The most recent changes can be followed on the Story blog. In terms of integration with the next versions of Prelude and Premiere Pro is the ability to open up a Story pane, which allows you to keep track of the script as you work your way through the production pipeline.
For now, the integration with mobile devices for Adobe Story is limited. As far as I know, Adobe only offers an app optimized for the iPhone, which is a waste of Retina High Density Pixels on the latest edition of the iPad. What I would still like to have, however, is the ability to write/edit scripts, edit production reports and adjust shot lists from mobile devices, such as FinalDraft (expensive) or FadeIn (affordable) already offers. My best guess, however, is that this will come soon.
For a typical production, I use multiple cameras of different makes. Once my shooting day is done, I usually end up in my office (or my hotel room) backing up files to multiple hard drives. Over time, due to a lack of tools, I have developed my own workflow, which involved either using Total Commander or Adobe Bridge for renaming the files, so they reflect the date and the camera shot on. For example, MVI_0001.Mov becomes 20130404_5D1_001.Mov. Although this is less prevalent with MXF cameras like the C300 (which uses a pretty unique file name), the C100 or DSLRs have a tendency to use identical file name structures. Trust me, the last thing you want happening in your workflow is having to relink multiple assets that all start with the same name, e.g. MVI_0001.Mov.
Starting with CS6, Adobe PreLude promised to be just that – a logging and transfer app for Adobe workflows. Although I did use it on a few projects, I did sorely miss the renaming-upon-ingest option when copying the assets to my various drives. Not having this renaming option, reduced the value of PreLude to a rough cutting app for me.
With the next version of PreLude, Adobe has – once again – listened to its users and fixed this problem. As you can see from the image, it’s now easy to create unique file names for each media card that enters your project. And because you can save them as Presets, it speeds up things as well.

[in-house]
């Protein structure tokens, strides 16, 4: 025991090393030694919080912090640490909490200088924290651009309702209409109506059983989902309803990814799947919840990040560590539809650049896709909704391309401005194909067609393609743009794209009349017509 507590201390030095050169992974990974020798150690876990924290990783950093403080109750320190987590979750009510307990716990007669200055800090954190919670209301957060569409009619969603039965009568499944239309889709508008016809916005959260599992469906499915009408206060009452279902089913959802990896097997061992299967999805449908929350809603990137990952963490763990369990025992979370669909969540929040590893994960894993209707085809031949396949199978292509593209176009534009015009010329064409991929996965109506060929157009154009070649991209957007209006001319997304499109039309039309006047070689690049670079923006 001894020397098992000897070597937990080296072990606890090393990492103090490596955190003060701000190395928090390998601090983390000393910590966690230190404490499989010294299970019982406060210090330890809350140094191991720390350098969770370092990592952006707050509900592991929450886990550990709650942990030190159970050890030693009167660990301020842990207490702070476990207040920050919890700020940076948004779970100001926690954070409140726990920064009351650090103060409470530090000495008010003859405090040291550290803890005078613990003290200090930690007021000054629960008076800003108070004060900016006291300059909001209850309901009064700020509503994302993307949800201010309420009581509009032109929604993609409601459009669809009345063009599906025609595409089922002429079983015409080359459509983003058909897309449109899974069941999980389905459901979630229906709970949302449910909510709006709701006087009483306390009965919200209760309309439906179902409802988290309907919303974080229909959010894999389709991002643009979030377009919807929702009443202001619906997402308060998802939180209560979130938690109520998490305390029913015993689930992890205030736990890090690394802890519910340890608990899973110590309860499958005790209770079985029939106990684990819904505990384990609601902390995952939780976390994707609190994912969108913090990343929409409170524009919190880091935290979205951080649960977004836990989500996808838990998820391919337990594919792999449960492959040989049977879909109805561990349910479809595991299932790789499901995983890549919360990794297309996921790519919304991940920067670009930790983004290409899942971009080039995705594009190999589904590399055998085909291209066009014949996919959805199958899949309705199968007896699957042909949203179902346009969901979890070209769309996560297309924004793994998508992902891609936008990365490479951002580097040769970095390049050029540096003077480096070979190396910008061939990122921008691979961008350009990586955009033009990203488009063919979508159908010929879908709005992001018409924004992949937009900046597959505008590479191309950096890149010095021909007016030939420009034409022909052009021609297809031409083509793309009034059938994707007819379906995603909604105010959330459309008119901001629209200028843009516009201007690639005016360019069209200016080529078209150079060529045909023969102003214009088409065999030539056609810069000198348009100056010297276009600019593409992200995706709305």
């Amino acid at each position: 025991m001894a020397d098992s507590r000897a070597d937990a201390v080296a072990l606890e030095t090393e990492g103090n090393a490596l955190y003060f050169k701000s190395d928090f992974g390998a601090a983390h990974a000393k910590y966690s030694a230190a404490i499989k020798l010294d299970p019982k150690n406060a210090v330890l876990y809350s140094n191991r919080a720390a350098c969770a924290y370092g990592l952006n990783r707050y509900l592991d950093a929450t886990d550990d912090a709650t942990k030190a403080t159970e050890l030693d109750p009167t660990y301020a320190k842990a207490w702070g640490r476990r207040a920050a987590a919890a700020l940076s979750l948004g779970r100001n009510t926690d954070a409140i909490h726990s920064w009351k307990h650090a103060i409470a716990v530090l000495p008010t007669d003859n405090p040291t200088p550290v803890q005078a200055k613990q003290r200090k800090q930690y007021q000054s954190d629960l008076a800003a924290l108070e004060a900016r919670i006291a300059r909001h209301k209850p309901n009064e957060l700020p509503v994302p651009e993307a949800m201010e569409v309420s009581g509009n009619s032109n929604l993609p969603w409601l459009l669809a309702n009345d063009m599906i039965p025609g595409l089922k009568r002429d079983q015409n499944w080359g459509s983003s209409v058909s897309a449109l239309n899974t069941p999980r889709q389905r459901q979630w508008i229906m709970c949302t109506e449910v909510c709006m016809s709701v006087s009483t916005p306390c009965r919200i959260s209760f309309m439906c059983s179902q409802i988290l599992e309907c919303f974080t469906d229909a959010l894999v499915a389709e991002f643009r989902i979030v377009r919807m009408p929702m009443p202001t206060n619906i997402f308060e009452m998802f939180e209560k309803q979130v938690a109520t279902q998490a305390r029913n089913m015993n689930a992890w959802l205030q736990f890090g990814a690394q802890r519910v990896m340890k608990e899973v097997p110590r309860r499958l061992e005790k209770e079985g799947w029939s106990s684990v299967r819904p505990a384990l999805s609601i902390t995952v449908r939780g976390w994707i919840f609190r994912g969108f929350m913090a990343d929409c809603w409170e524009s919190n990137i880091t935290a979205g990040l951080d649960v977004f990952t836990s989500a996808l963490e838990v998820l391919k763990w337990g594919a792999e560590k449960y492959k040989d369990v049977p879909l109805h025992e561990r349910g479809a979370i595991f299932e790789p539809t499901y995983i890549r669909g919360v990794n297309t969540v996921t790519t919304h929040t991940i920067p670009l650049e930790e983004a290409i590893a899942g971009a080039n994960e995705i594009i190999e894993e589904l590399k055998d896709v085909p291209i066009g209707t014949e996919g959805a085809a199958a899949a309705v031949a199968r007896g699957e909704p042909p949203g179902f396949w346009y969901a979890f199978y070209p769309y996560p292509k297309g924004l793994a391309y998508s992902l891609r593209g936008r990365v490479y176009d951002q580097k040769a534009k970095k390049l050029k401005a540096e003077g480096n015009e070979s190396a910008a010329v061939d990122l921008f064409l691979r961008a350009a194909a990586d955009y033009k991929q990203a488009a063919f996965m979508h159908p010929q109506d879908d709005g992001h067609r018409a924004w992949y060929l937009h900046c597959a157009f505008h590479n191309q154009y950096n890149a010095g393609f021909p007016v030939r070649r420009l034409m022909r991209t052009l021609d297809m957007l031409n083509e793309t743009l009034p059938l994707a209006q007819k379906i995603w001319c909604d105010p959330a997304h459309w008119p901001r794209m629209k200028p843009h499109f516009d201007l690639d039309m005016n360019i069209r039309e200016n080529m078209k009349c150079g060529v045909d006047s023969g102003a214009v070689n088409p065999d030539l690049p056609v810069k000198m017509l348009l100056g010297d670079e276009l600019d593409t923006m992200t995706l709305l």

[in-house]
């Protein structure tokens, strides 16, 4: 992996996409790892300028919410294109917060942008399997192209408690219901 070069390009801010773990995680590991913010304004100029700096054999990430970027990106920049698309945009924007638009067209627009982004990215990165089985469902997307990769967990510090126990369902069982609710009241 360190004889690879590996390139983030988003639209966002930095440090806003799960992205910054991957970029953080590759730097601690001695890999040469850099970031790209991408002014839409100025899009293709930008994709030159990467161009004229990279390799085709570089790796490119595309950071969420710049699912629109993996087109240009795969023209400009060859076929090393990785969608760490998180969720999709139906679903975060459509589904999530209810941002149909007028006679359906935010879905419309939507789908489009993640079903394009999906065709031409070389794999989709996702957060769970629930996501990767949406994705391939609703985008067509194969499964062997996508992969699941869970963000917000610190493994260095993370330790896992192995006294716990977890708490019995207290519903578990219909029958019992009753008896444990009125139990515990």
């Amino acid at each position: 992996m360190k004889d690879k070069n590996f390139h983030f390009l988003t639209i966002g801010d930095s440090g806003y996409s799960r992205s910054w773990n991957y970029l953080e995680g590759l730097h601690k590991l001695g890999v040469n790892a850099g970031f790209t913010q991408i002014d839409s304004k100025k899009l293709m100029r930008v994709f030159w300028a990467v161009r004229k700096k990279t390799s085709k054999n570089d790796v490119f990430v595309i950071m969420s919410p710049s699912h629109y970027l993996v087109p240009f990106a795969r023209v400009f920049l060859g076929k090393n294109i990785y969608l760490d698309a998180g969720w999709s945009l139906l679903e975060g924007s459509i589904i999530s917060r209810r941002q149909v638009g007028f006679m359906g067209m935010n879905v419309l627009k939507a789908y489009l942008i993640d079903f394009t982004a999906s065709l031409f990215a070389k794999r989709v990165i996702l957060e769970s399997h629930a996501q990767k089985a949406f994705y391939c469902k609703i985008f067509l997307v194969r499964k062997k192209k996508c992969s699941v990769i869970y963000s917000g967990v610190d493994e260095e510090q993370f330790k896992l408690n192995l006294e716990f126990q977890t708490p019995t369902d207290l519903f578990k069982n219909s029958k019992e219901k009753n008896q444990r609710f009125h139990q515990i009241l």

It is these and other new features that make PreLude an ideal companion for logging, transfer & rough cutting. Chances are it will be the default start of my next projects.
Other new features in PreLude include:
- Hover scrubbing thumbnails in the Project panel
- Creation of metadata templates which ensure that key information is always added.
- Export rough cuts directly through Adobe Media Encoder to share your cut with colleagues or the client.
- Collaborate in new ways with your team with new support for Adobe Anywhere and Adobe Story screenwriting and production scheduling software.
On a final note, it’s also interesting to see what Red Giant Software is doing with their new program Bullet Proof, which will be shown first at NAB as well. It promises to do something similar like PreLude, although they also include first-pass color correction and seem to focus more on conforming footage to be transcoded to a single type of codec (e.g. Quicktime) for use further down the line.
Adobe Premiere Pro
My choice of NLE since CS4. Unlike other NLEs, Premiere Pro works with all sorts of codecs (from GoPro to RED/ARRI Alexa cameras and anything in between). And thanks to the power of the Mercury Playback Engine, there’s hardly any need to transcode footage either – just import it and drag & drop it to the timeline. One exception applies for me, and that is the use of long running interviews recorded in .mts format (such as the Canon C100 records to). Short clips are OK, but long ones do impair responsiveness. So, those I transcode first.
For Mercury Playback Engine to really shine, fast systems with SSDs, lots of memory and nVidia cards (for its propietary CUDA technology) are preferred, although the next version of this engine is further optimized for its counterpart, OpenCL (which Mac users will appreciate).
The first thing that strikes you is that the interface of Premiere Pro has been cleaned up, streamlined if you will, even further. Uncluttered, just the way I like it.
One cool new feature I like a lot is the ability to Paste Attributes from one clip to the next. Once you’ve copied the settings from one clip into memory, you can choose Paste Attributes to apply to a different clip,
either from the right-click menu on the clip, or through the shortcut CTRL/CMD+ALT+V. Next, a pop-up window prompts you to determine which attributes you’d like to copy over, which may include video or audio effects. Very neat, indeed.
This Paste Attributes feature is part of what Adobe likes to call Editing Finesse, a range of improvements that are destined to improve the rhythm of editing and make the app get out of the way as much as possible.
Link & Locate
As mentioned above under the PreLude item, keeping track of your footage can be a daunting task if your workflow involves material exchanges on multiple computers and/or platforms. If you haven’t adhered to the rules of proper housekeeping during log & transfer, the new Link & Locate feature in Premiere Pro may proof to be your get-out-of-jail card.